By Kathleen Vanesian
By Amy Silverman
By Robrt L. Pela
By Jim Louvau
By Kathleen Vanesian
By Benjamin Leatherman
By New Times
By Becky Bartkowski
Very occasionally, one of our local companies produces a perfect evening of theater. The first indication that Actors Theatre of Phoenix had weighed in with a contender came when the curtain rose on Jeff Thomson's breathtaking set design for The Archbishop's Ceiling. The first-night audience burst into excited applause and stayed to cheer the gifted cast that brought Arthur Miller's complex play to life at the Herberger.
The Archbishop's Ceiling debuted, in a very different version, in 1977 at the Kennedy Center. After extensive rewrites, an ancillary character -- a literary critic named Martin -- was excised from the final script, and the ending changed, but the spirit of Miller's original story of freedom and fealty remains. It's set in an unnamed European capital, where the line between literature and politics has all but vanished. Sigmund, a celebrated novelist whose books are banned in his own country, has angered the government with his dogmatic writing. The police may have confiscated his latest manuscript, and he must now choose between fleeing his homeland and standing trial for treason. On hand to help seal his fate are his would-be friends: Maya, a radio personality and Sigmund's former lover; Marcus, a writer jealous of Sigmund's acclaim, who may be working with the police to snare treasonous writers; and Adrian, an oily American author looking for inspiration among his beleaguered pals.
These complicated characters inhabit a world in which the evils of government can't be accurately portrayed in print. Miller's title refers to the possibility that Marcus' home, originally built for the archbishop, may conceal a recording device planted there by local authorities. The story goes that Marcus has allowed his home to be bugged, and that he and Maya lure unsuspecting dissident writers there, then get them to discuss their work. With Big Brother listening in, every conversation is a potential display of loyal citizenship, and every line of dialogue crackles with double meaning, creating a kind of play-within-a-play structure.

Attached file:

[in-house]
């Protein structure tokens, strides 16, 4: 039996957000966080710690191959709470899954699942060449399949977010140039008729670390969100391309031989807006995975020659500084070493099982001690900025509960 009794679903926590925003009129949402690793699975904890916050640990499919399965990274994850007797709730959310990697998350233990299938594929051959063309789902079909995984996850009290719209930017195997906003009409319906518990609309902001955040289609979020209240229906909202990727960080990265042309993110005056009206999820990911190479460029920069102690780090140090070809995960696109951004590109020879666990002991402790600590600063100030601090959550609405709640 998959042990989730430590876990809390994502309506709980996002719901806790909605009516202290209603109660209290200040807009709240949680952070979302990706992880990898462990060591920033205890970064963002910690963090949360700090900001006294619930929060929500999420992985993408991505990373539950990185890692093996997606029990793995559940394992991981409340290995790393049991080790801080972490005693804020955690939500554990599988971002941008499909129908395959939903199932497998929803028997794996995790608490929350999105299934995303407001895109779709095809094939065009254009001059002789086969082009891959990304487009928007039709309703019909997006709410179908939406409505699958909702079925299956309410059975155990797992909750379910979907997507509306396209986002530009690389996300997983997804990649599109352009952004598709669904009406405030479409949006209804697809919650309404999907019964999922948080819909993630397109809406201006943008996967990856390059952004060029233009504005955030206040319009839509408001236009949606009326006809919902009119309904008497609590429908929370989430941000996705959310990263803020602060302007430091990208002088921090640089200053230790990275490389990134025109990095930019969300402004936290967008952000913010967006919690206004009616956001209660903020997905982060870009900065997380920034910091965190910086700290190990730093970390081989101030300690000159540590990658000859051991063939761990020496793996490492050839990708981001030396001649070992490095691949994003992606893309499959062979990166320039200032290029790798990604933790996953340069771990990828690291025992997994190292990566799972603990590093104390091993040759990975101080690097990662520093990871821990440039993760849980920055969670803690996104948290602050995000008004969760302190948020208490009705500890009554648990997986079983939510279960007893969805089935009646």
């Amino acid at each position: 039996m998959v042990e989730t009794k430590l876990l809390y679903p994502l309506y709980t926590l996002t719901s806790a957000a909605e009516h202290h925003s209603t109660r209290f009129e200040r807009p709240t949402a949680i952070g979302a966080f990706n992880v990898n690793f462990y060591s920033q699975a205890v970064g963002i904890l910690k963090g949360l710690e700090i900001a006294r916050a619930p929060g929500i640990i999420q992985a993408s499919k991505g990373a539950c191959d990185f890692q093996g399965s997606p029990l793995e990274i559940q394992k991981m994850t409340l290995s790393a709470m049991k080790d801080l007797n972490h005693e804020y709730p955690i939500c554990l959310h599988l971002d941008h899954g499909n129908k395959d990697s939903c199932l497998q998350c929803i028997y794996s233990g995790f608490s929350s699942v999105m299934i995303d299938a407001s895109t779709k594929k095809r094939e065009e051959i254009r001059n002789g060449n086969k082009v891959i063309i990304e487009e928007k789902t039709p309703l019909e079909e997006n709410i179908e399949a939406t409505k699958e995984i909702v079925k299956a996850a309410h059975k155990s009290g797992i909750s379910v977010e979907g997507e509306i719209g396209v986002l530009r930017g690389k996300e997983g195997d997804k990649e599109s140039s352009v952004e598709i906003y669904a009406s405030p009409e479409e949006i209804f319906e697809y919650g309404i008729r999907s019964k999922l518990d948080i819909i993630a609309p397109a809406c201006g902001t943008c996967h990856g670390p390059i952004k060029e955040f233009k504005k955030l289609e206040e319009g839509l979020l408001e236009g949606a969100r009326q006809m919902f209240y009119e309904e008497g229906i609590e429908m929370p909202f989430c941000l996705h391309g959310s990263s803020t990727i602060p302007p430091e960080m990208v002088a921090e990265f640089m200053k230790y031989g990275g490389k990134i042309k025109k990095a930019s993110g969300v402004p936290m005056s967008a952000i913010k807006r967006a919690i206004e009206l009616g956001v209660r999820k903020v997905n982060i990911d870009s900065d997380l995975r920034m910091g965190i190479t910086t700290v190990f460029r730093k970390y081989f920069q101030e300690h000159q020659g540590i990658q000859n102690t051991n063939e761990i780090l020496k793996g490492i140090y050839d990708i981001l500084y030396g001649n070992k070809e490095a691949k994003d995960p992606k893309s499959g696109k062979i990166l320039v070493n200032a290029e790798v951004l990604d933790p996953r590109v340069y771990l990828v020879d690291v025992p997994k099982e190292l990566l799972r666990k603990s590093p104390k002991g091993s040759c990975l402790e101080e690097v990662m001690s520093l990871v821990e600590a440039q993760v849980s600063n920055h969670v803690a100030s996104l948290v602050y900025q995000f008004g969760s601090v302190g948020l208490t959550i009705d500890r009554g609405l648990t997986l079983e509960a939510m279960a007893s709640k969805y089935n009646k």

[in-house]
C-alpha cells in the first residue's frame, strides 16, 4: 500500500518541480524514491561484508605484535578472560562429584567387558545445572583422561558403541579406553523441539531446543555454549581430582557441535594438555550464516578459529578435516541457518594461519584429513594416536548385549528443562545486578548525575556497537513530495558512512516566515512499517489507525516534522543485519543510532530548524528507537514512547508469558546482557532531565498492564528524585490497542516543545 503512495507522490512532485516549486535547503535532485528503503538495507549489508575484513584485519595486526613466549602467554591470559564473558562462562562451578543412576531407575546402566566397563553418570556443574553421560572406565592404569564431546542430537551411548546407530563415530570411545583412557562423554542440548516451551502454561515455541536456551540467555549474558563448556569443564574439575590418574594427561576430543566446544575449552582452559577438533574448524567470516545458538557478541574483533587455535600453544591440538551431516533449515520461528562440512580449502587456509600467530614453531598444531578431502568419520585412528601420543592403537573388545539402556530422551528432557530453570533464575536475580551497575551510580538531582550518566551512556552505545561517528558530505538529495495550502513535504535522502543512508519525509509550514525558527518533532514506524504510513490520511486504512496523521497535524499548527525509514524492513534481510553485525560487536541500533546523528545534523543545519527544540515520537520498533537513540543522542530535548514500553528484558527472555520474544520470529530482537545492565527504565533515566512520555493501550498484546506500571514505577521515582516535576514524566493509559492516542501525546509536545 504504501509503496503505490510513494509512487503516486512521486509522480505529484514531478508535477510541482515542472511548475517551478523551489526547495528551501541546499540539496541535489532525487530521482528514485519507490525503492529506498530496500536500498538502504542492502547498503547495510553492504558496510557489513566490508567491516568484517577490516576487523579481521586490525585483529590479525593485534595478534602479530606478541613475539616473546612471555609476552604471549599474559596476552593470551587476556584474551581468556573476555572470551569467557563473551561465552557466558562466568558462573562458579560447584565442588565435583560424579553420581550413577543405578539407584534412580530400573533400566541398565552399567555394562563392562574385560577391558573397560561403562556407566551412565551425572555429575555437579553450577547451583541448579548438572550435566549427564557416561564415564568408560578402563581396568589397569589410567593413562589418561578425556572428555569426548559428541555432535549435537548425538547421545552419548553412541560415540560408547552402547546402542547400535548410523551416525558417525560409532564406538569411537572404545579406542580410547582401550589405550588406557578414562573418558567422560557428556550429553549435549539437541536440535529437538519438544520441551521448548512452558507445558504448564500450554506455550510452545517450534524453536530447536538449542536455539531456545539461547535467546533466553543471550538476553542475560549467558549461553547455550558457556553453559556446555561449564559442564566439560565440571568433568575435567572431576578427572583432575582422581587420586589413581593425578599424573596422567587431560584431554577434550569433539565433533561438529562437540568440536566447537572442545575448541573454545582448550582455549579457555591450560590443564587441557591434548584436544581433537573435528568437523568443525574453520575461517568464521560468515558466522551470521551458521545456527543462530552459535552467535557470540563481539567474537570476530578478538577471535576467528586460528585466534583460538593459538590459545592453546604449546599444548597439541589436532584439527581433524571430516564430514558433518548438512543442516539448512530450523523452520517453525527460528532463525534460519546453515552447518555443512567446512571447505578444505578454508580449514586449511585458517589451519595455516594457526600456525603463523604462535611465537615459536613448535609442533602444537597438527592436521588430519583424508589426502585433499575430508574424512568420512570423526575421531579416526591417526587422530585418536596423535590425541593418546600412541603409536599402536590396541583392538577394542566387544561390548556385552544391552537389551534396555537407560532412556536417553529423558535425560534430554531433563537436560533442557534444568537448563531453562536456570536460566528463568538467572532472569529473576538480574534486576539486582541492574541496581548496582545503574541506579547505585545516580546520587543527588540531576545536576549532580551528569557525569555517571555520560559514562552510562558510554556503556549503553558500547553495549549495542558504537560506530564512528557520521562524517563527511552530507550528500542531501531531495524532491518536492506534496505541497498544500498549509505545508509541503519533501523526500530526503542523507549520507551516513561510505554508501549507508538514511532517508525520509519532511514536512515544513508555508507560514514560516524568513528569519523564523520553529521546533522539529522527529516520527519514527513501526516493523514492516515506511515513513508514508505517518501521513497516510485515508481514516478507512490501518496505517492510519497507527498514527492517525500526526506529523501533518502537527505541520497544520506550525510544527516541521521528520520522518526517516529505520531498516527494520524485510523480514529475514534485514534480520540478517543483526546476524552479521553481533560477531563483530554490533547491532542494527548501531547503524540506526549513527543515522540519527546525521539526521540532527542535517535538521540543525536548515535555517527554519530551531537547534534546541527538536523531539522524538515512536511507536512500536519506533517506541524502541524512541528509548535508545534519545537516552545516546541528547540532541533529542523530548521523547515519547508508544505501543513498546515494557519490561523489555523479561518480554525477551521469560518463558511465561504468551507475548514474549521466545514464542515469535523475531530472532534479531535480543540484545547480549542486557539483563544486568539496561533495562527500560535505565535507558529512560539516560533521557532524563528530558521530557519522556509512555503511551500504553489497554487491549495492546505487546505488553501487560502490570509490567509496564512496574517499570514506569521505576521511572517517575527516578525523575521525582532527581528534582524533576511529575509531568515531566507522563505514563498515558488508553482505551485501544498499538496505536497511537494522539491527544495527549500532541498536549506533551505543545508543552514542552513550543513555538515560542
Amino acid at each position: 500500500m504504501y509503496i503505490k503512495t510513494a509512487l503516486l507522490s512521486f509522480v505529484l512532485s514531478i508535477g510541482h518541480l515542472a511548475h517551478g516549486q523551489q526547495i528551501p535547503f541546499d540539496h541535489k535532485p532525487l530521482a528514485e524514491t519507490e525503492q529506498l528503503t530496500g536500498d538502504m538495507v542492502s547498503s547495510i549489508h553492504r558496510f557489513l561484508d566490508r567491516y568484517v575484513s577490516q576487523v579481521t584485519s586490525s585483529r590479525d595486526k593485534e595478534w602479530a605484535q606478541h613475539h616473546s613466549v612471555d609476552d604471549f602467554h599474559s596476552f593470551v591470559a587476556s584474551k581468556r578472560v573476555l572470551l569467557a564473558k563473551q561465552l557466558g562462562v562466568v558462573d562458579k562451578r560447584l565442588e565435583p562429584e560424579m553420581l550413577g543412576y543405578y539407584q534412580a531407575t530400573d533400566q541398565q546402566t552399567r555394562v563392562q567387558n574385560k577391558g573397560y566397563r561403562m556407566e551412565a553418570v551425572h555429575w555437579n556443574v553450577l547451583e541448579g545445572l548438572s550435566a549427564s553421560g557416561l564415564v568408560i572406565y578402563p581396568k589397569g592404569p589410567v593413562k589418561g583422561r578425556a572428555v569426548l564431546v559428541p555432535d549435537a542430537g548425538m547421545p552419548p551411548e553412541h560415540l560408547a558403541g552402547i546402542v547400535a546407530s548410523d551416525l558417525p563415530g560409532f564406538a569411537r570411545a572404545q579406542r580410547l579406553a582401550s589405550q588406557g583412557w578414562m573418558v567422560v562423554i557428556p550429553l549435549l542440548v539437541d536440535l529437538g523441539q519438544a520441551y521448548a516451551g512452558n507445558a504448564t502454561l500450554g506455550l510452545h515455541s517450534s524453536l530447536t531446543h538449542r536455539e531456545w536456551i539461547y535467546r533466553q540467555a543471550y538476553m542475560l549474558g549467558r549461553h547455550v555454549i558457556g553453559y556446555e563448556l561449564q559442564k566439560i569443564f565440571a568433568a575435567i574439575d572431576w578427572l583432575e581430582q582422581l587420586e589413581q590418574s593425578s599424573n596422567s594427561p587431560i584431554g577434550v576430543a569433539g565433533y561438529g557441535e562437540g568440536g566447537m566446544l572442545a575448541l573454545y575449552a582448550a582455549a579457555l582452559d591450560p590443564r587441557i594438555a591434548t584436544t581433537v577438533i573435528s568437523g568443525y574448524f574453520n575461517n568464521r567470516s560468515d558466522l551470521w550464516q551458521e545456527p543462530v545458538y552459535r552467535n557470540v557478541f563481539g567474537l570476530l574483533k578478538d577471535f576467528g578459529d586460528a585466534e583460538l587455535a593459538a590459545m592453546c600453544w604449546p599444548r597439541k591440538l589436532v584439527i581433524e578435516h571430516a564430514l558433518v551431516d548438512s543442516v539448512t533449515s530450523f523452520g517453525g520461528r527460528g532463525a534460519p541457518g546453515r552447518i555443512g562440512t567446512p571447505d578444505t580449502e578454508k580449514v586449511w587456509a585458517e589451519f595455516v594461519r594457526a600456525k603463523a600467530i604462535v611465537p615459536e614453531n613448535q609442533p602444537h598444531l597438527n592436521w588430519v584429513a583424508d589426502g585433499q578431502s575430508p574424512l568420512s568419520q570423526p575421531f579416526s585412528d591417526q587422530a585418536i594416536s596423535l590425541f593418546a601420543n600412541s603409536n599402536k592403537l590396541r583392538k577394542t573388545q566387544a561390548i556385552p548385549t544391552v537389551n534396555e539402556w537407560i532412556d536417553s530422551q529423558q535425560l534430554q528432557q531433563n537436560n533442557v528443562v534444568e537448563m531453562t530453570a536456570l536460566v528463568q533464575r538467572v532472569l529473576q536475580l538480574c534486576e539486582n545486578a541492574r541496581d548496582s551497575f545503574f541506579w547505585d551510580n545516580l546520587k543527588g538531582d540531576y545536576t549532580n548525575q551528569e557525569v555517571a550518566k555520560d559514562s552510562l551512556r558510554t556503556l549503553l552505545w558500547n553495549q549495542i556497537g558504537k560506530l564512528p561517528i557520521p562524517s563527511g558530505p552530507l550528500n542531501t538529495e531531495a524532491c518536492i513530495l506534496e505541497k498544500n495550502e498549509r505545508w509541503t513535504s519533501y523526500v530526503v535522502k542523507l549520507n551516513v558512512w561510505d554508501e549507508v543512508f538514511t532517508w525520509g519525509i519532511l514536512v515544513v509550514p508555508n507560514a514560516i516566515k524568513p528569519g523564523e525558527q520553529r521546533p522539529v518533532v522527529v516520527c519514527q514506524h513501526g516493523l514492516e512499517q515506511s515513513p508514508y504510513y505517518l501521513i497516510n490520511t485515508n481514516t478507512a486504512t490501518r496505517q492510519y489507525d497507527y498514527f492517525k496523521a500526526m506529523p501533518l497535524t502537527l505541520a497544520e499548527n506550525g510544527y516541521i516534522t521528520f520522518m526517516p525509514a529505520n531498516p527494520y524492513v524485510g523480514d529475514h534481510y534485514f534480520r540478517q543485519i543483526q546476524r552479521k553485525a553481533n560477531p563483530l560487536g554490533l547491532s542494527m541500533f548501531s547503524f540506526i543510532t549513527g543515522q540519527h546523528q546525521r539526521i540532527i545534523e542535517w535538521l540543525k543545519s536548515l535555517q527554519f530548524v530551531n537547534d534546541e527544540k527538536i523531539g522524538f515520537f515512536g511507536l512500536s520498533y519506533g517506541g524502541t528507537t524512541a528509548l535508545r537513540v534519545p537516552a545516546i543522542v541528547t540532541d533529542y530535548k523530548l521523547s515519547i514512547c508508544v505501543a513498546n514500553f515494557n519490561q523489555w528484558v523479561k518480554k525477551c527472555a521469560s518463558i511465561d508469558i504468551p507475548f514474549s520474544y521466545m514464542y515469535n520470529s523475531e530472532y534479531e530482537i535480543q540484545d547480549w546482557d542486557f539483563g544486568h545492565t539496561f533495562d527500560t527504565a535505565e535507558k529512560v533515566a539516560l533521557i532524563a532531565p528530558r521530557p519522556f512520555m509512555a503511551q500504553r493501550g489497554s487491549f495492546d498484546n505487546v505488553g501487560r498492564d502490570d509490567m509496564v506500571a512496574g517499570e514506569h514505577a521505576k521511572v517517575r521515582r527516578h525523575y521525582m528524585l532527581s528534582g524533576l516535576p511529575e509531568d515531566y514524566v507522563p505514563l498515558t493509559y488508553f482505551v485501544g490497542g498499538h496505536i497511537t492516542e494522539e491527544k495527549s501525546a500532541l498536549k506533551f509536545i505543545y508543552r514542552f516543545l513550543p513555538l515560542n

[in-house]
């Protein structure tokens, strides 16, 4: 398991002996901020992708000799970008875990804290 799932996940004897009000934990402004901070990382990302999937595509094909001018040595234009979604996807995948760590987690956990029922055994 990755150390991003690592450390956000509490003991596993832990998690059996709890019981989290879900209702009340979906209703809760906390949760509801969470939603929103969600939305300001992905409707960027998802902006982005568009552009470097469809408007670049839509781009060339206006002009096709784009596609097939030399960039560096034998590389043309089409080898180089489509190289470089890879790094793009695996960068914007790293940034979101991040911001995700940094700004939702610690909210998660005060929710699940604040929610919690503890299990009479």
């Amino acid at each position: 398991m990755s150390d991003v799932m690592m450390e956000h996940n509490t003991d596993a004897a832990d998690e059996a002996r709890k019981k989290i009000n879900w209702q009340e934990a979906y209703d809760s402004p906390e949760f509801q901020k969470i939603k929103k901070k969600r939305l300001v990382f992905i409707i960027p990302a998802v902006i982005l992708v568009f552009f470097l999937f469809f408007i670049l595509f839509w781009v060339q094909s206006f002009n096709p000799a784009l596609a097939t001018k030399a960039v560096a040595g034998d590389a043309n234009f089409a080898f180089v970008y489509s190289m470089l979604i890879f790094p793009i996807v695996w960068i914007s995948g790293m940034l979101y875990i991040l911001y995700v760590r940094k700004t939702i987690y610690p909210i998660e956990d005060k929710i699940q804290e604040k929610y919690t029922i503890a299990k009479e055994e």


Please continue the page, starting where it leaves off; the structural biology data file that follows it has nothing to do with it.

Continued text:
The cross-talk of Miller's bright chatter is sometimes hard to follow, its shifting motifs difficult to chart. In a story about freedom and political necessity, his people are distracted by sexual desire, artistic vanity, professional jealousy and intimate loyalty. That Matthew Wiener has untangled these tangents is a tribute to his skill as a director; that he has assembled such a remarkable cast to read them is a pleasure.
Debra K. Stevens gives, as ever, a stunning performance -- one that prompted my companion to ask, "What's she doing in Phoenix?" Among other things, she's proving that she can play, as the saying goes, everything from giants to children. Last seen as a chicken in a Childsplay production, Stevens here plays Maya, a sympathetic sexpot with a secret. It's a roomy role that allows her to display her talent for both drama and comedy -- pleading with her ex-lover for mercy one moment, she tosses off a laugh line the next.
Stevens has plenty of competition. I can never review Joël Maurice without mentioning his pitch-perfect, booming voice, built for the stage and so startling from such a young fellow. As the American author, Maurice tempers Adrian's arrogance with wide-eyed alarm, his sometimes-stuffy speeches with well-timed comic bits. No less brilliant is Kim Bennett, who provides Marcus with a perfect balance of disdain and warmth for his doomed friend. But each of these performances fades into the shadows when Mark De Michele is emoting. His Sigmund conveys, in stance and in speech, the complexities of a revered but pathetic Resistance writer.
I hesitate to refer to The Archbishop's Ceiling as timely, to strain to connect it with some headline-grabbing story now in the news. The truth is, Miller's story -- concerned as it is with moral choices -- would be topical any time. The real news is that this complex play has been so gracefully translated, and so stunningly performed.